History of Settlement

Lasting for over 1100 years, Neolithic Çatalhöyük was not a homogeneus unit. A major distinction can be made between the Early Ceramic Neolithic (7100-6400 BC), and the Late Ceramic Neolithic (6400-5950 BC). The research demonstrated that these two periods differ from each other in terms of architecture, settlement form and material culture traditions.

Early Neolithic

In the Early Ceramic Neolithic, the Çatalhöyük settlement was composed of mudbrick houses densely packed together. It had no streets and the houses had a roof access. Houses were rectangular, attached to each other, measuring ca. 25m2. The walls were continuosly replastered and often painted. Buildings had a great degree of continuity, being rebuilt a number of times on the same location. They contained a wide range of features including wall paintings, reliefs, and installations made of cattle horns and animal body parts. 

The wall paintings included zoomorphic, anthropomorphic, and geometric themes. Zoomorphic wall paintings were depictions of large mammals (e.g. bulls, equids, deers) and representations of birds. Anthropomorphic wall paintings included depictions of both males and females. Geometric images included a wide range of individual geometric figures: triangles, lozenges, but foremost: the handprint motif. Reliefs comprised representations of bodies of animals or heads of animals moulded in clay on the houses walls. Those reliefs were often plastered and painted, they often had form of the so-called splayed figures with upraised arms and legs. Another common image was a pair of leopards, with heads turned to each other.

People were buried inside the houses, beneath platforms and floors. Over 600 burials have been excavated, most of them were children burials. Neonates were often buried in baskets. The majority were primary single graves, but multiple burials were also known. The body was usually placed on its side in a flexed position. The common practice was skull retrieval and circulation. The skulls were sometimes plastered and painted. Grave goods were rare and they seem to occur more often in infant burials.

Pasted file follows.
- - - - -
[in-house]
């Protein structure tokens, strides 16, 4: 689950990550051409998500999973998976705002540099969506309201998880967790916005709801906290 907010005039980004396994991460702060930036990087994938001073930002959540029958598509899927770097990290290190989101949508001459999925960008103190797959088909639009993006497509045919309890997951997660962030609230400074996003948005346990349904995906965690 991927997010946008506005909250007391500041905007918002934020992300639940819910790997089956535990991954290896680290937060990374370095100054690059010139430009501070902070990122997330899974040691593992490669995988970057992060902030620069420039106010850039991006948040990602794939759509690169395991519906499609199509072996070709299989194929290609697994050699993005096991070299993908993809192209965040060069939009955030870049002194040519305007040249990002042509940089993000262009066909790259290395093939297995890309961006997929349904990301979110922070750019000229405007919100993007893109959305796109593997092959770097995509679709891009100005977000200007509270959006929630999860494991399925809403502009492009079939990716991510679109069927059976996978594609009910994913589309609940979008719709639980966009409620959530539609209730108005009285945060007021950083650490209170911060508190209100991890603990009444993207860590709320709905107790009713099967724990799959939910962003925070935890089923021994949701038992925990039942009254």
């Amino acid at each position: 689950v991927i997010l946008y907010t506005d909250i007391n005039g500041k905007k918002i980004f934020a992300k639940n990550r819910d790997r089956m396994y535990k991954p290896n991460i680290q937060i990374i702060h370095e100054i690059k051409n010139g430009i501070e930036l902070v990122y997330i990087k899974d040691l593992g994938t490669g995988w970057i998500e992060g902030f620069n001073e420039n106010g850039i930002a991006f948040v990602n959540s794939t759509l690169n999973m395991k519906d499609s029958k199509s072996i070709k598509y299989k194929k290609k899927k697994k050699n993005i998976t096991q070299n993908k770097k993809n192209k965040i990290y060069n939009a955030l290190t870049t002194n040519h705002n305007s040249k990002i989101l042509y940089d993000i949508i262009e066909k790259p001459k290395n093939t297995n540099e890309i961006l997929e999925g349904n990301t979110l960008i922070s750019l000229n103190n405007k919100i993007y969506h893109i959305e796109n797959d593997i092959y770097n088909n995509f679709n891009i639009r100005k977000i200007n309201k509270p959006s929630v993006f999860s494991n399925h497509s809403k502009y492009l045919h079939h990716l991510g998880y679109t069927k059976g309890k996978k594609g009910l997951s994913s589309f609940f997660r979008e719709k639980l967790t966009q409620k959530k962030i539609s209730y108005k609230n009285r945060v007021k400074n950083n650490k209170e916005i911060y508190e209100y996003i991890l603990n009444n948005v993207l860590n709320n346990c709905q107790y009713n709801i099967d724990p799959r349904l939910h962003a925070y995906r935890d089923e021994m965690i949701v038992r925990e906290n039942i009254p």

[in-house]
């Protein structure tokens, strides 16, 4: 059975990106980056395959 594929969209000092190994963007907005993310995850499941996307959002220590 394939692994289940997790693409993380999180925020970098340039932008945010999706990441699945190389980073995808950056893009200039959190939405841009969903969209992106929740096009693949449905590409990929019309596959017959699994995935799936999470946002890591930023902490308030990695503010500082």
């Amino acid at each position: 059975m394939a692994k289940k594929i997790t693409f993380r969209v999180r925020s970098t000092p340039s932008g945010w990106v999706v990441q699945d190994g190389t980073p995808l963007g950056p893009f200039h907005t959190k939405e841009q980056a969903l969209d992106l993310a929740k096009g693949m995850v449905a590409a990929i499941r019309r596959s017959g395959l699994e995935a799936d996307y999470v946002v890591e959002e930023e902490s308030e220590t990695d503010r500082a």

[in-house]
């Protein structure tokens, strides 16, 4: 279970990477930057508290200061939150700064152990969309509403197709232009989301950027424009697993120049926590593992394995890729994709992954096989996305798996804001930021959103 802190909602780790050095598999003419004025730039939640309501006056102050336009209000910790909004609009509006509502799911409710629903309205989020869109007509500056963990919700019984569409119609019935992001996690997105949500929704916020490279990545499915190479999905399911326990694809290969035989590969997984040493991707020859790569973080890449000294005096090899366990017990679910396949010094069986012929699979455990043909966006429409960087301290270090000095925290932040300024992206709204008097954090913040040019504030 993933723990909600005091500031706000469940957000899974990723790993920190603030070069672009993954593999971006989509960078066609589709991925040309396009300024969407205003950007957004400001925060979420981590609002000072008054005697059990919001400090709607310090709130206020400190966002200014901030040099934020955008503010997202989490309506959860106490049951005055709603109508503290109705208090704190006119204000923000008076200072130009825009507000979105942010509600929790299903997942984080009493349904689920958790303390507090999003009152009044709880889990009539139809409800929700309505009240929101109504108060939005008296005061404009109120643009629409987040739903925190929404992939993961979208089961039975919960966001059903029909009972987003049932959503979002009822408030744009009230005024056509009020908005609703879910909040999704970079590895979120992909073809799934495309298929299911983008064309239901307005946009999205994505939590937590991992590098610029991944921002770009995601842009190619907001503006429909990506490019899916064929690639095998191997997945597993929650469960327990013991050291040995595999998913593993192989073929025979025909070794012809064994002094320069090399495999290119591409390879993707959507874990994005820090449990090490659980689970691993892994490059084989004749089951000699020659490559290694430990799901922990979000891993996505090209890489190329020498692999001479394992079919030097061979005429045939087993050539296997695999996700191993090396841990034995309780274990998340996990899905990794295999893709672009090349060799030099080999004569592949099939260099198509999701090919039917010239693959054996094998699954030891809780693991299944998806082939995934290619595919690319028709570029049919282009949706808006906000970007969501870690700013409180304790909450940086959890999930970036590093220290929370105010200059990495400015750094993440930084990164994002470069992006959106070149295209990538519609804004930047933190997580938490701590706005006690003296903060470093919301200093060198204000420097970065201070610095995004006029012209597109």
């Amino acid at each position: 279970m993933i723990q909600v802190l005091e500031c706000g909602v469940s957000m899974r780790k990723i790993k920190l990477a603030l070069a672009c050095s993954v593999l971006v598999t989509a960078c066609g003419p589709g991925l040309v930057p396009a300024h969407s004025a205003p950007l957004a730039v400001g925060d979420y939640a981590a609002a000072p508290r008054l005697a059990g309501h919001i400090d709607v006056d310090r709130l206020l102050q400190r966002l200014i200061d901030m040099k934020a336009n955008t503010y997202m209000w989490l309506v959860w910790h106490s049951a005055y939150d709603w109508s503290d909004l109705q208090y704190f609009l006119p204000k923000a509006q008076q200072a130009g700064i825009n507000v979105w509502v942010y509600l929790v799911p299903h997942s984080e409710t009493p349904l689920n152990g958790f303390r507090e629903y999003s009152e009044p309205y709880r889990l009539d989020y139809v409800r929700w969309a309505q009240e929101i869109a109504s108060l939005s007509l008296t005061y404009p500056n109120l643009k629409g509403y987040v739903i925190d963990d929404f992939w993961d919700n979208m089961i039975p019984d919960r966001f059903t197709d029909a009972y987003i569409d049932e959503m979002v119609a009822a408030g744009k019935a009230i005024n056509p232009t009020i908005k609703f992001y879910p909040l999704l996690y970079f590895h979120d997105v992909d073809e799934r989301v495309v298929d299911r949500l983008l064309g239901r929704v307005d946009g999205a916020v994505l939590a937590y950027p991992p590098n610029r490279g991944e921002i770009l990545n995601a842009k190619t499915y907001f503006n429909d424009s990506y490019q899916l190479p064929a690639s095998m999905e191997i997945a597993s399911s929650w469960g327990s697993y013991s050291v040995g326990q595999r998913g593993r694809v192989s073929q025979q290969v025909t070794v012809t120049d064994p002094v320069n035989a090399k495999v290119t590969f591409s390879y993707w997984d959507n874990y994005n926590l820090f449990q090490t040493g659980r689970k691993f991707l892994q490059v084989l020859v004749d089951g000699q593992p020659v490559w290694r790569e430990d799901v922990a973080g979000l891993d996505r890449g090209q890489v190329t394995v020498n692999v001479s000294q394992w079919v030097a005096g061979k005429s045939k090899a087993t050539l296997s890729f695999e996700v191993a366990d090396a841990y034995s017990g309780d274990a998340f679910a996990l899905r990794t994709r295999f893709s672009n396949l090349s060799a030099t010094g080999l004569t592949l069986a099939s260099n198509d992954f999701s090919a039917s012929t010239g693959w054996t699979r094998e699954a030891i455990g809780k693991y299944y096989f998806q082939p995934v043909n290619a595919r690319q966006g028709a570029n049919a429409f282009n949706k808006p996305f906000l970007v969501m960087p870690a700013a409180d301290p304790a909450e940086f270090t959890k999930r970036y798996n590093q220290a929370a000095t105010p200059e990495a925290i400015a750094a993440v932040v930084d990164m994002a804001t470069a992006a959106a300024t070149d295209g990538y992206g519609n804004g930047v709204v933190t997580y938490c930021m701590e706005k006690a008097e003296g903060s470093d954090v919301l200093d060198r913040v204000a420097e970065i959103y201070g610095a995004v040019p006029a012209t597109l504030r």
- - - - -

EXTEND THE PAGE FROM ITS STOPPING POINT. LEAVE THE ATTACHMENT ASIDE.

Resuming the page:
Late Neolithic

In the Late Neolithic brought about significant changes in different domains of the local community. These comprised settlement layout, site architecture, burial practices, procurement of raw material, material culture technology, etc. Among major forms of houses were (i) small multi-roomed houses with standing walls and no distinct floors; (ii) multi-roomed dwelling structures with courtyards, and (iii) light shelters with large open spaces. They also lacked intramural burials, which were replaced by a special burial architecture.


The Chalcolithic settlement on the West Mound displays densely clustered architecture with only small external midden area. In total 11 buildings were identified. The houses comprised a series of small, cell-like spaces, probably basements used for storage and working areas below a larger central 'living room' to be assumed to be on the first floor. They had thick walls and large internal buttresses, which probably supported light upper storeys. There is lack of internal furnishing, such as platforms and fire installations, as well as decorative architectural elements such as bucrania or wall paintings. The red paint in Building 78 indicates a possibility that the symbolic elaboration might have been present in the unpreserved upper stories. Intra-mural burials, which were common on the East Mound in the Neolithic were absent at Çatalhöyük West.

All visual materials contained on this website are the property of Çatalhöyük Research Project
Poznañ Archaeological Expedition at Çatalhöyük, Adam Mickiewicz University
ul. Uniwersytetu Poznañskiego 7, 61-614 Poznañ, Poland